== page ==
The second part of this three-part series, revealing the astonishing daily systems that allow America's biggest and busiest city to function. Anita Rani, Ade Adepitan, Ant Anstead and Dan Snow are in New York. From their base at the New Fulton fish market in The Bronx, they reveal the hidden nighttime operations, hard-nosed negotiations and price fluctuations of this wholesale operation. It is a stock exchange for seafood. This time, Anita, Ade and Ant trace New York's food back to its source. Ade discovers that New York state produces an astonishing 600,000 tonnes of apples, more than 2.5 times Britain's entire production. Anita visits a cattle farm that supplies the steakhouses of New York and finds their diet includes chocolate, crisps and pasta. Ant visits the New New York Bridge - $4 billion project that will provide a new transport artery for the city. Dan Snow heads to Freshkills on Staten Island. Once the world's biggest landfill with 150 million tonnes of rubbish, it has been transformed into 2,200 acres of parkland. And we report on the revolution overtaking New York's food delivery networks. Our cameras go out with the takeaway delivery drivers responsible for getting 180,000 chicken wings to hungry New Yorkers.
Australia's geographic isolation can be felt across the country but this has also led to some amazing finds and history.
Dressed in a kimono and already confused by which slippers he's supposed to be wearing, Tony is bemused by Japan from the moment he arrives. Starting in the southern island of Kyushu, Tony embarks on a train-filled journey through the country. To cover the huge distances in time, Tony jumps on the legendary Japanese bullet train and is soon hurtling along at 322km/h.
This is an insightful documentary on the origins of the name of the NSW town of Lucknow. It's also the capital of the Indian state of Uttar Pradesh.
The explorer and his guide journey by any means available deeper into the badlands of Dagestan, a region of Russia that the British Foreign Office warns against visiting.
Hard work and this country have gone hand in hand for a long time and the people doing these jobs around Australia are no strangers to this idea.
After a yacht bound for Florida capsizes during an unexpected storm, its crew is left to drift for days in the Atlantic, where they become prey to a group of tiger sharks.
Wildlife biologist Forrest Galante is in the Maldives in search of a supposedly extinct shark. Unidentified sharks in the area have led many to believe the Pondicherry is alive.
Known around the world for our beautiful beaches, Australia is a true coastal nation. But not just eye-catching, this water is home to an array of creatures dangerous, strange and epic.
Australia is a beautiful land of beaches, mountains and open spaces, but it is also home to hostile bushland, giant predators and extreme weather.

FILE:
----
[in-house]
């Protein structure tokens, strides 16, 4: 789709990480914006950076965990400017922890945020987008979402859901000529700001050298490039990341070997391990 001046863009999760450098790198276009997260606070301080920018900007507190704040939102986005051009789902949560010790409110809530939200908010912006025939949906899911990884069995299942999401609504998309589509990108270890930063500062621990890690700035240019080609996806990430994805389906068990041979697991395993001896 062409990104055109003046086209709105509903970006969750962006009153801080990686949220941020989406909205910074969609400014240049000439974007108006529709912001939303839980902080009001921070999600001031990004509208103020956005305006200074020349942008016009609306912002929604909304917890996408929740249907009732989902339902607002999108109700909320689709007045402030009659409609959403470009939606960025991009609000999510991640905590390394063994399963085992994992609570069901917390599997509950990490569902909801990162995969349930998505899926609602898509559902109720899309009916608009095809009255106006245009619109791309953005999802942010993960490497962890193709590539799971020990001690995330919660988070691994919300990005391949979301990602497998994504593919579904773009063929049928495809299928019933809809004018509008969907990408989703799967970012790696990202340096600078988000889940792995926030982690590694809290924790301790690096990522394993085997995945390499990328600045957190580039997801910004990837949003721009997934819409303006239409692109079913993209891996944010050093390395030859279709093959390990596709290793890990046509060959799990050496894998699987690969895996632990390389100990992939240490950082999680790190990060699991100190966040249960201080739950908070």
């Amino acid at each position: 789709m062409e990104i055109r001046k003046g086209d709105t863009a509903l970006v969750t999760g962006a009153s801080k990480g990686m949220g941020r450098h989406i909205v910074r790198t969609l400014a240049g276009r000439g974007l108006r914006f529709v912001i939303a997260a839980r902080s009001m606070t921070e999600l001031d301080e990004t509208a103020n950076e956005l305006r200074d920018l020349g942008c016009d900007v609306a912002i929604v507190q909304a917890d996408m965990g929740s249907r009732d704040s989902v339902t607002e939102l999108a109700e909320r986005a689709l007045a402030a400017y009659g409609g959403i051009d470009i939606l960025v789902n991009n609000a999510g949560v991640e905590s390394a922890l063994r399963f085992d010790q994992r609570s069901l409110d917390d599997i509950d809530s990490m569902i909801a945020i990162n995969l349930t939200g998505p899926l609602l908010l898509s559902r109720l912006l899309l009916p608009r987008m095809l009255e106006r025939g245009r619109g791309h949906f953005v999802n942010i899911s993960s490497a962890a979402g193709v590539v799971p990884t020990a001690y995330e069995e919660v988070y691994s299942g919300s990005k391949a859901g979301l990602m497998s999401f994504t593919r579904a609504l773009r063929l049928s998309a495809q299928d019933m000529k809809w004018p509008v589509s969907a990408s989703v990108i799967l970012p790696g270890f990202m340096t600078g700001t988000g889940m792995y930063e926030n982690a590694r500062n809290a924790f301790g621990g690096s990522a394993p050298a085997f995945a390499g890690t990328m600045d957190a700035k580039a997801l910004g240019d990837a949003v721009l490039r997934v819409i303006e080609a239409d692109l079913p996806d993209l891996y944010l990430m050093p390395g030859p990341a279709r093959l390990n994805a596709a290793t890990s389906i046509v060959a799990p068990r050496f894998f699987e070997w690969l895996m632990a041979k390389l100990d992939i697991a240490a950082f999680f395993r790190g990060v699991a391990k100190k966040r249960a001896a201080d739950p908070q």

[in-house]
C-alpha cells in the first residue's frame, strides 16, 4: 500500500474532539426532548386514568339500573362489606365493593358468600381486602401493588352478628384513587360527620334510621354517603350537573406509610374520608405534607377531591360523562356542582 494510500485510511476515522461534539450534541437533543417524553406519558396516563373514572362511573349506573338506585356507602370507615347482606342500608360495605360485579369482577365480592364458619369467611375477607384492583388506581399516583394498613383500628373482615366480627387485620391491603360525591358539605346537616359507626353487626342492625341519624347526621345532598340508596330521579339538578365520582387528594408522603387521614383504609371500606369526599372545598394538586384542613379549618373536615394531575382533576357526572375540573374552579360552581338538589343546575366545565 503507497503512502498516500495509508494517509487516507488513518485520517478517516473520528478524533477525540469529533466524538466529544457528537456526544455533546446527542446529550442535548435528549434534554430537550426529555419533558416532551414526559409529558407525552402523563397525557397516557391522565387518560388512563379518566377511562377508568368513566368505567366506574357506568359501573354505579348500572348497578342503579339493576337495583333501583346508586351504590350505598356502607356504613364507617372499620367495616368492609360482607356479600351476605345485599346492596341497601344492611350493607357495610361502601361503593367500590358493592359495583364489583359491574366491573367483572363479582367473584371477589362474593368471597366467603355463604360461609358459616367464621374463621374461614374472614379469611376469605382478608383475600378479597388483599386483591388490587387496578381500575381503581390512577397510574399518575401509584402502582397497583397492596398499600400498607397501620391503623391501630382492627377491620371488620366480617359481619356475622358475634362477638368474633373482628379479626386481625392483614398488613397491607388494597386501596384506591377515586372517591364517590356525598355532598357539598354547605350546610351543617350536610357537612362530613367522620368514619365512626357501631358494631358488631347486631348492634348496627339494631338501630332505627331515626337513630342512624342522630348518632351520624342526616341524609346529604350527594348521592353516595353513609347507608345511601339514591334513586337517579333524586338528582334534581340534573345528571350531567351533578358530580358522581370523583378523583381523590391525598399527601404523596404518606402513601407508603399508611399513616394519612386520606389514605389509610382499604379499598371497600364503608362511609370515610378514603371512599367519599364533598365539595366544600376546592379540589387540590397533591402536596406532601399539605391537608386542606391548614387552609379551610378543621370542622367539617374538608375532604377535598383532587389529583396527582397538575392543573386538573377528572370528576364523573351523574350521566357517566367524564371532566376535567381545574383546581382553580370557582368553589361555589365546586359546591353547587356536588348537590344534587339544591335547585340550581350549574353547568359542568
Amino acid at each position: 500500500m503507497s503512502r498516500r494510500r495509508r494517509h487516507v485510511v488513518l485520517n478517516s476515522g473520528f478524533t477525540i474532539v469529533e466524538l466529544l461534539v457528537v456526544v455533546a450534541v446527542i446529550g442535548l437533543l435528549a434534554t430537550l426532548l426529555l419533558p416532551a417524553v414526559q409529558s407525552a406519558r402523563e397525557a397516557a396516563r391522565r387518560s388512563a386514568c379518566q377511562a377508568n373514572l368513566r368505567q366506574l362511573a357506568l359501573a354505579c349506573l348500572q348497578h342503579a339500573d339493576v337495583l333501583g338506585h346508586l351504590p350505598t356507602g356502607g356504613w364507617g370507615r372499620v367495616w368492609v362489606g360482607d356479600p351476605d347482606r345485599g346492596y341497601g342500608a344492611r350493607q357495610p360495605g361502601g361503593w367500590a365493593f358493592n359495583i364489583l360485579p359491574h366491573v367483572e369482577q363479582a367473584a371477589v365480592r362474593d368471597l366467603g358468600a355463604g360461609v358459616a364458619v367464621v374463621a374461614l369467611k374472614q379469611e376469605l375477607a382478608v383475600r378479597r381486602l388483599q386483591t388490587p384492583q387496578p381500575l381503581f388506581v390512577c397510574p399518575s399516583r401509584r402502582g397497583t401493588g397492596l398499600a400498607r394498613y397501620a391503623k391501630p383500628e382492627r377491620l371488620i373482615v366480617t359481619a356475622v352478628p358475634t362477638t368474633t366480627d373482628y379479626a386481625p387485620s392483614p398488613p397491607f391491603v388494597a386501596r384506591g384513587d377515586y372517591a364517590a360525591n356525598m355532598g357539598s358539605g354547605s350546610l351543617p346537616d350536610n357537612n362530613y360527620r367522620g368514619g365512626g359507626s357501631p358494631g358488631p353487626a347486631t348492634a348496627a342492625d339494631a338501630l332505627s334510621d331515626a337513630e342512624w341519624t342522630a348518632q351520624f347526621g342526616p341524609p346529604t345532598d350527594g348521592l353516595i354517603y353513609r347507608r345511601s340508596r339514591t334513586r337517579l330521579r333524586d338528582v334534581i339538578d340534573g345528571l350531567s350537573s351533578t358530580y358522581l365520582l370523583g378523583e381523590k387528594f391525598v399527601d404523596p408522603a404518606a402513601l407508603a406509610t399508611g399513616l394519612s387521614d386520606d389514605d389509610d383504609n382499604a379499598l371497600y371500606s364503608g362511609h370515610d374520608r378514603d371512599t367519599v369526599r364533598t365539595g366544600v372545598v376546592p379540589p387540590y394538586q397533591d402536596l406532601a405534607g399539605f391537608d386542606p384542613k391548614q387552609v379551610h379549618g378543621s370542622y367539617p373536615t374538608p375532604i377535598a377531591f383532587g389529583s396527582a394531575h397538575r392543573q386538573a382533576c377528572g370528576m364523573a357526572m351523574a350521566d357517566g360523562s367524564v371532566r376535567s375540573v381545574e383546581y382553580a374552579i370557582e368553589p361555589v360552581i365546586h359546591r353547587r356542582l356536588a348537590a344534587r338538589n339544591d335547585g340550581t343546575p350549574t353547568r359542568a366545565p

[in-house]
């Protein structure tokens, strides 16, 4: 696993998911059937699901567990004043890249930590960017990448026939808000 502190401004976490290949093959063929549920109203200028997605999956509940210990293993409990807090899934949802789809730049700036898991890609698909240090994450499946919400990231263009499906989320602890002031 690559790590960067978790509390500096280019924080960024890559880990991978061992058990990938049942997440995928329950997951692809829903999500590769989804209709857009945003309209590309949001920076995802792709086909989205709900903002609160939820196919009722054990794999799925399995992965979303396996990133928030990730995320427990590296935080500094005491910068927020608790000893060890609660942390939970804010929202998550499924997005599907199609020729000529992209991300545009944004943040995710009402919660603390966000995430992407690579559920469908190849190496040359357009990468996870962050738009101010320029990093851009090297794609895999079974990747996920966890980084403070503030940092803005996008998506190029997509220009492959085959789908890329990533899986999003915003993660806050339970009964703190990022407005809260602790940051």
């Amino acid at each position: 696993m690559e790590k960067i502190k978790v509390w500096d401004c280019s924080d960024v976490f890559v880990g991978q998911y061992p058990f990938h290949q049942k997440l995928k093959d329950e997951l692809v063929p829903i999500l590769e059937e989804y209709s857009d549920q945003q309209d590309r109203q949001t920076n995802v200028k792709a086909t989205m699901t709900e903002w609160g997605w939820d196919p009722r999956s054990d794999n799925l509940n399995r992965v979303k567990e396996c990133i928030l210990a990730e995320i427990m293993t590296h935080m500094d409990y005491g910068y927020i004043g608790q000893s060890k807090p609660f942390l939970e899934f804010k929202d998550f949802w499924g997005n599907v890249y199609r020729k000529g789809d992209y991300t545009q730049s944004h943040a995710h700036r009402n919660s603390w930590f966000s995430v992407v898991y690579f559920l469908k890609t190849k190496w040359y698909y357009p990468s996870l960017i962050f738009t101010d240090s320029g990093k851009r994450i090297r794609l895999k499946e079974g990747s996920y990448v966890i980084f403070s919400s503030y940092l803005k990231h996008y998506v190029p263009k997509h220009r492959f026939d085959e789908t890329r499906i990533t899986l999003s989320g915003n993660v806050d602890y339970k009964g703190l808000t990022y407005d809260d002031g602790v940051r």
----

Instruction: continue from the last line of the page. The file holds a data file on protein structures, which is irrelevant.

Levison arrives in Sochi, on the edge of the Black Sea, before flying into the Caucasus region by military helicopter. After he is dropped off on a remote mountain track by helicopter, he searches for someone to take him to the nearest town. Levison is making this journey with the help of locals, hitching lifts and catching rides where he can, until he finally finds a driver willing to take him.
In a quest to save Africa's most iconic species, what lessons learned from the rest of the world can we bring back to our ancestral homeland?
In this episode, Tony is in Europe taking in Paris' famous sights. He sets out to learn about the finer points of French social etiquette, and finds out just what's behind Paris' obsession with food. He races back to the station to keep heading east through Europe, visiting Germany, Budapest, and ending his trip in Istanbul.
From escaped cannibal convicts and bushrangers of early settlement through to modern day tuna cowboys, Australians have long chosen to venture out and take the road less travelled.
The ever-genial and disarming Louis Theroux investigates the elite world of well-heeled American hunters who pay top dollar for the ultimate luxury adventure experience: a chance to shoot big game in Africa. Lions, leopards, elephants, buffalo, hippos, even rhinos are up for grabs for those with the right kind of money. Along the way, Louis meets the mum bringing her seven-year-old along so he can bag his own springbok, the CEO intent on bringing home the head of a hippopotamus and the evangelical hunting guide who compiles videos of his most spectacular kills and preaches a macho do-or-die gospel of self-actualisation through hunting.
Josh Byrne visits a nature-play group uniting young and old, Jerry Coleby-Williams investigates critically endangered wild macadamia trees and Millie Ross meets the canine star of an important weed eradication program.
Nothing says Australia quite like the outback, but what exactly is it, where does it even start, and why does it continue to capture our imagination?
Clarence Slockee meets a local gardening legend in Kiama, Costa Georgiadis drops into the trial garden at the Sydney Botanic Gardens, Jane Edmanson plants out three productive pots and Millie Ross explores sub-alpine flora.
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